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Scientists have overcome a major hurdle in efforts to begin commercial production of graphene, a material with the potential for revolutionising areas such as composites and electronics.
Graphene consists of a layer of graphite 50,000 times thinner than a human hair with unique properties. Victor Aristov and colleagues indicate that graphene has significant potential, hindered by today’s cumbersome, expensive production methods, which result in poor-quality graphene and which are not practical for industrial scale applications.
Aristov and colleagues report that they have developed “a very simple procedure for making graphene on the cheap.” They describe growing high-quality graphene on the surface of commercially available silicon carbide wafers to produce material with excellent properties. It “represents a huge step toward technological application of this material as the synthesis is compatible with industrial mass production,” their report notes.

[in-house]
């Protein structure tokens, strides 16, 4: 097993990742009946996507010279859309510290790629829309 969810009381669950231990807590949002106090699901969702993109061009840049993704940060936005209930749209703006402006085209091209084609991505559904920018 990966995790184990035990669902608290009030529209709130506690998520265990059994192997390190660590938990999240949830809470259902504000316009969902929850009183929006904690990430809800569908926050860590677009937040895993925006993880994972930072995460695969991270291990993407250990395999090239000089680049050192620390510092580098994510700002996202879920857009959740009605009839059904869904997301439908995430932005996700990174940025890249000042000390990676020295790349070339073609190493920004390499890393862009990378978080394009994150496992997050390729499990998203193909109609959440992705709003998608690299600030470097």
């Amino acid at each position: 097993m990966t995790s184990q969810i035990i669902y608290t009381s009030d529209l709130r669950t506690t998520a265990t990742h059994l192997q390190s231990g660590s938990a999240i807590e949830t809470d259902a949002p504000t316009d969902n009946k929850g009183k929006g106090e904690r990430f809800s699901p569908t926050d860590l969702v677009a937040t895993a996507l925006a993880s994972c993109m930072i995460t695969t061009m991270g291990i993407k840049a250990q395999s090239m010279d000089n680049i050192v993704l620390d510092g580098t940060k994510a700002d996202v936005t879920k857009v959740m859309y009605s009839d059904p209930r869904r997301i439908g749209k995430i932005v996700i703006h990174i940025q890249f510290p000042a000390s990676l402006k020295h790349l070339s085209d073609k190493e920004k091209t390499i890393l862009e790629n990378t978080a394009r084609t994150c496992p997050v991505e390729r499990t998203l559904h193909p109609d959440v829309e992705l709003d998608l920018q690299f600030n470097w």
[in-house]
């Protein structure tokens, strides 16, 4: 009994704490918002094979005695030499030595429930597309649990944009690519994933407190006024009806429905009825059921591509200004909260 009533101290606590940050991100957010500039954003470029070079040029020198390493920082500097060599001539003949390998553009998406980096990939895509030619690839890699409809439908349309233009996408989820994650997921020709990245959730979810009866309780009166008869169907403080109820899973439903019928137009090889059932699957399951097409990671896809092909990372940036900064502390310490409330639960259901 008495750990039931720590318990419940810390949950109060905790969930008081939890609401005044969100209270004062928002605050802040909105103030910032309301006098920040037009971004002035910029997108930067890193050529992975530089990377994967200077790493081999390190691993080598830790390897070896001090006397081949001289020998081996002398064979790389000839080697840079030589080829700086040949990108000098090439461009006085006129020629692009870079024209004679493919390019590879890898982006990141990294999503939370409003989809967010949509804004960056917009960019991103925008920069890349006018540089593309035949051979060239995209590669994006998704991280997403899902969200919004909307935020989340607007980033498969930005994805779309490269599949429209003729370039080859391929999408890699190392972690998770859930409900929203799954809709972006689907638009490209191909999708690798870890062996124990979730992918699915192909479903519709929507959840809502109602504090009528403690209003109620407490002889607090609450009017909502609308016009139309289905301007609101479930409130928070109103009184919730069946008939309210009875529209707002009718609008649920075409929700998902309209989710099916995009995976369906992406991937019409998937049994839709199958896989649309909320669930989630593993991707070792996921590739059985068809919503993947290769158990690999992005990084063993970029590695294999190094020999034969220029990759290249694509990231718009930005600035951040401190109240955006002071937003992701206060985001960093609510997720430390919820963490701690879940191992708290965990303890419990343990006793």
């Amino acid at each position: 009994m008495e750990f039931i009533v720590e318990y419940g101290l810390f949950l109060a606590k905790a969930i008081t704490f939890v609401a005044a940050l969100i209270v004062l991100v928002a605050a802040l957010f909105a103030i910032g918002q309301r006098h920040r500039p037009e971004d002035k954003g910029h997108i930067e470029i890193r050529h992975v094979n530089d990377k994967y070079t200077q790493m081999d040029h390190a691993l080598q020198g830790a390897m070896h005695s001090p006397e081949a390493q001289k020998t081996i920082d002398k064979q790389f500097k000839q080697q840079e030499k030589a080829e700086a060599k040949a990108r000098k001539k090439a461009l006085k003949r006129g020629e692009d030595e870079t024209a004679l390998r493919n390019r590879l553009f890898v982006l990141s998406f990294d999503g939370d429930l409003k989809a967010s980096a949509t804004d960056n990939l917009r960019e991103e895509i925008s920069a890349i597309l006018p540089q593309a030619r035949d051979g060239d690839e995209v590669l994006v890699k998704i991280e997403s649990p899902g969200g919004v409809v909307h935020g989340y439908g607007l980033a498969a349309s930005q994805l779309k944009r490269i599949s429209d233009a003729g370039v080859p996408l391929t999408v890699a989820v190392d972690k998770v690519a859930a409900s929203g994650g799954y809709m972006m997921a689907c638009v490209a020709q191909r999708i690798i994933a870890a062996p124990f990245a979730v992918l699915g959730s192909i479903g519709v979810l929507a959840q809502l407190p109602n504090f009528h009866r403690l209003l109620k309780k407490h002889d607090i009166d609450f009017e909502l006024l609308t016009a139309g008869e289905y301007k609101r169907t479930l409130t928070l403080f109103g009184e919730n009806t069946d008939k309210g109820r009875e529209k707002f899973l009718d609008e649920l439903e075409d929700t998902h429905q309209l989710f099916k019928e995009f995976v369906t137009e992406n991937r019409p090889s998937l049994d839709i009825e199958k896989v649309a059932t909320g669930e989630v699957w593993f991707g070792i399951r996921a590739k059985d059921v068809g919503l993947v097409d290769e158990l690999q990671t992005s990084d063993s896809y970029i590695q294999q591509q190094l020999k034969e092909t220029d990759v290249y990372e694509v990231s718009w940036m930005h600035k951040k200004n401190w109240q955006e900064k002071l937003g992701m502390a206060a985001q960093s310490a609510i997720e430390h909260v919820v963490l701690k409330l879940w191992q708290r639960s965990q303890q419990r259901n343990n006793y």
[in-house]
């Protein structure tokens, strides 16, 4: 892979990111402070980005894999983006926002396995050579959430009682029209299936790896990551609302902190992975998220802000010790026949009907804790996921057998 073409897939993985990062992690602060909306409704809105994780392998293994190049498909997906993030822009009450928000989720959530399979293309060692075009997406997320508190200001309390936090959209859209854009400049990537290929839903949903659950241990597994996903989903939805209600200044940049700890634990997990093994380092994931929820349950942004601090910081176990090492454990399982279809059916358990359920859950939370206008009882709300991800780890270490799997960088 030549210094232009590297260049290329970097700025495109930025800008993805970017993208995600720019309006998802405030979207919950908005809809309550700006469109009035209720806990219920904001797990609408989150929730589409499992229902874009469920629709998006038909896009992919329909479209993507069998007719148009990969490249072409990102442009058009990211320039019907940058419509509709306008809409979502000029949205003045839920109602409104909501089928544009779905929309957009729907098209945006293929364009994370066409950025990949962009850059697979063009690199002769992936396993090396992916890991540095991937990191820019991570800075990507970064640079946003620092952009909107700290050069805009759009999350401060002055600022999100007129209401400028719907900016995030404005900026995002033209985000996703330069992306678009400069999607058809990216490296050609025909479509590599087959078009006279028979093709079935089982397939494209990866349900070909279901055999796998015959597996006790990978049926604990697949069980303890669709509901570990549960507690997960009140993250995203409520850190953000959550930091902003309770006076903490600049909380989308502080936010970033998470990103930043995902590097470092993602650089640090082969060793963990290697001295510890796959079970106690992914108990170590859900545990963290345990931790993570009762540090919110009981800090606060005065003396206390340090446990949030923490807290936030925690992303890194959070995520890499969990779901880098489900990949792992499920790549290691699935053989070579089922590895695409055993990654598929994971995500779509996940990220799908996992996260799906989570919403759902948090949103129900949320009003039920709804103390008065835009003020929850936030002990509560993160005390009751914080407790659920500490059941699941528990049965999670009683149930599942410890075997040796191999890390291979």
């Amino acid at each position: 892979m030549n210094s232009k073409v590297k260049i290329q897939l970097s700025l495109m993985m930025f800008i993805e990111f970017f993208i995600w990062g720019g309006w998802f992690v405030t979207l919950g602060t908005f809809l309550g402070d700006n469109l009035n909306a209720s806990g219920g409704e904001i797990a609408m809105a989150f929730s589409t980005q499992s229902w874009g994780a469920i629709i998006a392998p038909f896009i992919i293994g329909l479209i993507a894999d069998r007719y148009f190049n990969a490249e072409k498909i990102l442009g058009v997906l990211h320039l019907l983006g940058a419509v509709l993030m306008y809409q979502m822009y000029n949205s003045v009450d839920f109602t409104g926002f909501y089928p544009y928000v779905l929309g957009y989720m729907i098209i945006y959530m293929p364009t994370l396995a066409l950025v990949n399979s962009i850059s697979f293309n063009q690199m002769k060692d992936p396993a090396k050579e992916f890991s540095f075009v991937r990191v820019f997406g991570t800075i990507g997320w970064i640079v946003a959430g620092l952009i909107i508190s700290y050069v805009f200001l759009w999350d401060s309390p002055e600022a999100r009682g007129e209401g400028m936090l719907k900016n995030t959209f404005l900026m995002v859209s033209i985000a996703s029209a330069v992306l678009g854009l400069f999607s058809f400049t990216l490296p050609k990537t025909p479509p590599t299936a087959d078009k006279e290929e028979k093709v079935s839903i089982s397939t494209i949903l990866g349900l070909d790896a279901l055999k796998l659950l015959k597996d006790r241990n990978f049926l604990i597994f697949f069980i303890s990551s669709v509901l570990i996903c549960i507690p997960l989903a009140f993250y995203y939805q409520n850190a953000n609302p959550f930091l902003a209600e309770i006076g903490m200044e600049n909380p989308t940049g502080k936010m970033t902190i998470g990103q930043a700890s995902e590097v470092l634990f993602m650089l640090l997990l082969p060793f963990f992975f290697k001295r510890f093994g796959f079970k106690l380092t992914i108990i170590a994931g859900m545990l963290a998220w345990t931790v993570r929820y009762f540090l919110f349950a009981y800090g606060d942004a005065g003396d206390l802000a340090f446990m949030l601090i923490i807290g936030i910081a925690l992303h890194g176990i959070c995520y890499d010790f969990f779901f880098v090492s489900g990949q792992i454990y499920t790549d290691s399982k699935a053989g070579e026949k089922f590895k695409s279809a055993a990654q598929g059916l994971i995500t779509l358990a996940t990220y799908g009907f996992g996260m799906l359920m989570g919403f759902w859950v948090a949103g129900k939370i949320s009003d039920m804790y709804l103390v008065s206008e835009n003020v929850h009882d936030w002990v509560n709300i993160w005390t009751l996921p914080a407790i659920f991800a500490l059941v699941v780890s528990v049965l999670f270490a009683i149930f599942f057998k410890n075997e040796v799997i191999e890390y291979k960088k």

Their study appears in ACS’ Nano Letters, a monthly journal: “Graphene Synthesis on Cubic SiC/Si Wafers. Perspectives for Mass Production of Graphene-Based Electronic Devices.”
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